Prices of a number of inputs in the building residential units have gone up since the latter part of 2020, with steel by about 30 percent and lumber more than doubling and had tripled early in 2021 over 2020 prices while shipping cost for many other inputs being up as well. Cement and labour costs remain fairly stable on a square footage basis, as would professional fees and government taxes. Some in the building industry see the increased prices for imported input pushing the cost of development above normal annual increases as such cost per square foot could climb above the normal for newer units coming to market.

Cement production surges with big Q1 profit

Three months after Caribbean Cement Company announced its 2020 record cement production of 940,000 metric tons results, approximately 78,000 per month, the company recently reports the production of more than 100,000 metric tonnes of cement in a month in March. It marks the highest monthly production in recent history, the company reported.
“The trend for this quarter is of a higher average than that of the past ten years and is in response to domestic market demand”, a release from the company stated.
In 2020, the company had sales of $20 billion, up 13 percent from $17.8 billion in 2019, with a profit of $3.2 billion, up from $1.9 billion. In the first quarter of 2020, revenues grew by two percent to $4.5 billion, but profit fell to $453 million from $1.1 billion in 2019. In the 2020 first quarter, there was a loss on foreign exchange of $282 million. The company reduced most of its foreign currency exposure. As such there should be minimal exchange losses in the 2021 first quarter.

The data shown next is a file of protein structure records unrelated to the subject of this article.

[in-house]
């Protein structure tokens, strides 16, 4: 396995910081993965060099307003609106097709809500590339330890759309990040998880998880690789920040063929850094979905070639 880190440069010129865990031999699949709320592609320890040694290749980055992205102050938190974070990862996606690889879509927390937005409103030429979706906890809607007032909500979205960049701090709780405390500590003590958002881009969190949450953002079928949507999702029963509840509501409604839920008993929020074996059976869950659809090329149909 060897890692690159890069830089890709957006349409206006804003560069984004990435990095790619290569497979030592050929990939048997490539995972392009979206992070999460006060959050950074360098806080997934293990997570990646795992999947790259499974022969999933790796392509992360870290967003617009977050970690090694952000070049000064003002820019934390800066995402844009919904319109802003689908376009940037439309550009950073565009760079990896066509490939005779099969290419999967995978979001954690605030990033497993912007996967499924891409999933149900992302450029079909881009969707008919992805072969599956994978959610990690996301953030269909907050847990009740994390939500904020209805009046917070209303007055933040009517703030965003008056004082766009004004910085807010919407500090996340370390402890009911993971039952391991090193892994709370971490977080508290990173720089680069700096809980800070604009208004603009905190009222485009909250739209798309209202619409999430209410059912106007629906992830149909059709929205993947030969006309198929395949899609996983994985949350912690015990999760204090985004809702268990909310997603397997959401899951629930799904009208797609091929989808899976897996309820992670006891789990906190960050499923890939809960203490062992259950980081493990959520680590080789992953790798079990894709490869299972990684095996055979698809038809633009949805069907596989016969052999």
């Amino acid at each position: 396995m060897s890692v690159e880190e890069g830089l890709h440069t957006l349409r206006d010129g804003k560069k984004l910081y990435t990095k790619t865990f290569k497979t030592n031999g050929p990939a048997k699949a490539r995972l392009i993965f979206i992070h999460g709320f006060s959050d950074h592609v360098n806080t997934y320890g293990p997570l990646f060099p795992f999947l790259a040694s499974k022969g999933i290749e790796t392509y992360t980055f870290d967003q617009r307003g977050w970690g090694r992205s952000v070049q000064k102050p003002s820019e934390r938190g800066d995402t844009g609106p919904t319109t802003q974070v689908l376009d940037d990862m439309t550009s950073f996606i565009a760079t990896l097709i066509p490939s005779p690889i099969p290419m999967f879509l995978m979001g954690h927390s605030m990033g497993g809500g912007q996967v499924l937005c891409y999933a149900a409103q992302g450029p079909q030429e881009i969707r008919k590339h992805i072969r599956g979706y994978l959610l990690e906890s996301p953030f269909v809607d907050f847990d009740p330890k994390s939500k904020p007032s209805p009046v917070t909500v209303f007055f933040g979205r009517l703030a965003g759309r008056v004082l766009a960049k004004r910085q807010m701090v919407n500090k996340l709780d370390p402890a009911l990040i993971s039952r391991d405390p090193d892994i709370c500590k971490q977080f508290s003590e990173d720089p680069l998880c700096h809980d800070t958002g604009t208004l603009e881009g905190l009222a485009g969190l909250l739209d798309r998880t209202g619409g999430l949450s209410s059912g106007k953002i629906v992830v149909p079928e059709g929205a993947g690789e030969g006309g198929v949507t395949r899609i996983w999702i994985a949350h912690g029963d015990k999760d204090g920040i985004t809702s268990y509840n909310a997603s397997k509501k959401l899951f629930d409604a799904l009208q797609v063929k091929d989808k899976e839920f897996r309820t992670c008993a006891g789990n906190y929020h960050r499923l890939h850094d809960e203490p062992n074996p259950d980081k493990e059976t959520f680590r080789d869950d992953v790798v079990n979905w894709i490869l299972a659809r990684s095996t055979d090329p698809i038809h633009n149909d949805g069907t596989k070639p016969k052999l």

The company reported sales of $5.77 billion in the September quarter sales were approximately 270,000 tons and in December 2020, quarter sales was around 310,000 resulting in revenues of $6.6 billion. estimate revenues to be slightly ahead of the December quarter and has upgraded projections of revenues to $26 billion for 2021 with a net profit of $7.2 billion for EPS of $8.50, up from $6.70 previously.
Cement production is one of many bright spots in the Jamaican economy in 2020 and the current year. The companies shares are listed on the Jamaica Stock Exchange and last traded at $73 with a PE of 8.6 times 2021 earnings and a projected stock price of $160 by early 2022.

Sharp slash to interest rates

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Bank of Jamaica slashed their overnight policy interest rate by a hefty 50 basis points to 0.75 percent per annum, effective 20 May 2019.